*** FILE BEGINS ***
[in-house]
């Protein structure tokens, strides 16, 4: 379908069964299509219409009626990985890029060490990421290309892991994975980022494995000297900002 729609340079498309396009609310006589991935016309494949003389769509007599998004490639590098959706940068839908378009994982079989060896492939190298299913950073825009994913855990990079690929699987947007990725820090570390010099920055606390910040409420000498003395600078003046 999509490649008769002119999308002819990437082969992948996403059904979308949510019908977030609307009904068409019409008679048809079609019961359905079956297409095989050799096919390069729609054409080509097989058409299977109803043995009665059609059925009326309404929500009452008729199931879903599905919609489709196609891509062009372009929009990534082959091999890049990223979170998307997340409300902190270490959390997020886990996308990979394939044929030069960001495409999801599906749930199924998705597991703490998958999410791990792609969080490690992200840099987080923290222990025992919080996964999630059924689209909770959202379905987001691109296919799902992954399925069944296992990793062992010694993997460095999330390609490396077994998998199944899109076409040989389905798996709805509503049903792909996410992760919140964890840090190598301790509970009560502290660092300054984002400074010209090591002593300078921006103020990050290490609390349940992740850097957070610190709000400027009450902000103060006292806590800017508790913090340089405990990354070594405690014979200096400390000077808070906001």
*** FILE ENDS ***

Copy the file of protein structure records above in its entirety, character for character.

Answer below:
[in-house]
């Protein structure tokens, strides 16, 4: 379908069964299509219409009626990985890029060490990421290309892991994975980022494995000297900002 729609340079498309396009609310006589991935016309494949003389769509007599998004490639590098959706940068839908378009994982079989060896492939190298299913950073825009994913855990990079690929699987947007990725820090570390010099920055606390910040409420000498003395600078003046 999509490649008769002119999308002819990437082969992948996403059904979308949510019908977030609307009904068409019409008679048809079609019961359905079956297409095989050799096919390069729609054409080509097989058409299977109803043995009665059609059925009326309404929500009452008729199931879903599905919609489709196609891509062009372009929009990534082959091999890049990223979170998307997340409300902190270490959390997020886990996308990979394939044929030069960001495409999801599906749930199924998705597991703490998958999410791990792609969080490690992200840099987080923290222990025992919080996964999630059924689209909770959202379905987001691109296919799902992954399925069944296992990793062992010694993997460095999330390609490396077994998998199944899109076409040989389905798996709805509503049903792909996410992760919140964890840090190598301790509970009560502290660092300054984002400074010209090591002593300078921006103020990050290490609390349940992740850097957070610190709000400027009450902000103060006292806590800017508790913090340089405990990354070594405690014979200096400390000077808070906001």